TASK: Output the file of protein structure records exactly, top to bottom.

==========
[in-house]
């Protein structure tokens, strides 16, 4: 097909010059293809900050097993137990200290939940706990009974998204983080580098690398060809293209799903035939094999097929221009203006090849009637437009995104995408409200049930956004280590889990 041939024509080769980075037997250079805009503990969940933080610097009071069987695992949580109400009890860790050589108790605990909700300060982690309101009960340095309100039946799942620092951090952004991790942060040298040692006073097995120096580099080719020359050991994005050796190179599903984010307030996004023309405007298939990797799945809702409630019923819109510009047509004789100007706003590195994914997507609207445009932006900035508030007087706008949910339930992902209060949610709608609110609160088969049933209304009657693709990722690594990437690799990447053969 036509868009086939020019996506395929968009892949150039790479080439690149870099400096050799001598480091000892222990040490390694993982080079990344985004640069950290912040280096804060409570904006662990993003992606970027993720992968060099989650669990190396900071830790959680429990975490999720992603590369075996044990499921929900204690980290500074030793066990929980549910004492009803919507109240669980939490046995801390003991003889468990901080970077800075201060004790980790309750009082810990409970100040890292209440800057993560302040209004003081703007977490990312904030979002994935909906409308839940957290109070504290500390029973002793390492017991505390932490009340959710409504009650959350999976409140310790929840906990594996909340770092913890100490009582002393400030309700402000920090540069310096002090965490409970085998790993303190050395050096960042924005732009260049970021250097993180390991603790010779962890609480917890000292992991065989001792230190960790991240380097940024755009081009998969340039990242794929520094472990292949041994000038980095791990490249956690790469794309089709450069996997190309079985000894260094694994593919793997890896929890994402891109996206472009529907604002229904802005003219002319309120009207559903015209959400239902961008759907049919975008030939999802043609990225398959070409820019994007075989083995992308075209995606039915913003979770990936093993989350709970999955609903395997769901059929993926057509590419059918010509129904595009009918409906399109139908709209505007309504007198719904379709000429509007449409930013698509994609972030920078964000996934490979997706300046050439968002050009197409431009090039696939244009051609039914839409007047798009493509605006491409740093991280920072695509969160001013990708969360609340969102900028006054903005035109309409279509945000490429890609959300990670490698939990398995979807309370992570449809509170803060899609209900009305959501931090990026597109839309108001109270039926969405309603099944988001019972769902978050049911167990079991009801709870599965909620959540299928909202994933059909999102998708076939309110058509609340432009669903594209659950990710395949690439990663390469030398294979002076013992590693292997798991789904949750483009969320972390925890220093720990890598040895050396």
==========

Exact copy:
[in-house]
């Protein structure tokens, strides 16, 4: 097909010059293809900050097993137990200290939940706990009974998204983080580098690398060809293209799903035939094999097929221009203006090849009637437009995104995408409200049930956004280590889990 041939024509080769980075037997250079805009503990969940933080610097009071069987695992949580109400009890860790050589108790605990909700300060982690309101009960340095309100039946799942620092951090952004991790942060040298040692006073097995120096580099080719020359050991994005050796190179599903984010307030996004023309405007298939990797799945809702409630019923819109510009047509004789100007706003590195994914997507609207445009932006900035508030007087706008949910339930992902209060949610709608609110609160088969049933209304009657693709990722690594990437690799990447053969 036509868009086939020019996506395929968009892949150039790479080439690149870099400096050799001598480091000892222990040490390694993982080079990344985004640069950290912040280096804060409570904006662990993003992606970027993720992968060099989650669990190396900071830790959680429990975490999720992603590369075996044990499921929900204690980290500074030793066990929980549910004492009803919507109240669980939490046995801390003991003889468990901080970077800075201060004790980790309750009082810990409970100040890292209440800057993560302040209004003081703007977490990312904030979002994935909906409308839940957290109070504290500390029973002793390492017991505390932490009340959710409504009650959350999976409140310790929840906990594996909340770092913890100490009582002393400030309700402000920090540069310096002090965490409970085998790993303190050395050096960042924005732009260049970021250097993180390991603790010779962890609480917890000292992991065989001792230190960790991240380097940024755009081009998969340039990242794929520094472990292949041994000038980095791990490249956690790469794309089709450069996997190309079985000894260094694994593919793997890896929890994402891109996206472009529907604002229904802005003219002319309120009207559903015209959400239902961008759907049919975008030939999802043609990225398959070409820019994007075989083995992308075209995606039915913003979770990936093993989350709970999955609903395997769901059929993926057509590419059918010509129904595009009918409906399109139908709209505007309504007198719904379709000429509007449409930013698509994609972030920078964000996934490979997706300046050439968002050009197409431009090039696939244009051609039914839409007047798009493509605006491409740093991280920072695509969160001013990708969360609340969102900028006054903005035109309409279509945000490429890609959300990670490698939990398995979807309370992570449809509170803060899609209900009305959501931090990026597109839309108001109270039926969405309603099944988001019972769902978050049911167990079991009801709870599965909620959540299928909202994933059909999102998708076939309110058509609340432009669903594209659950990710395949690439990663390469030398294979002076013992590693292997798991789904949750483009969320972390925890220093720990890598040895050396």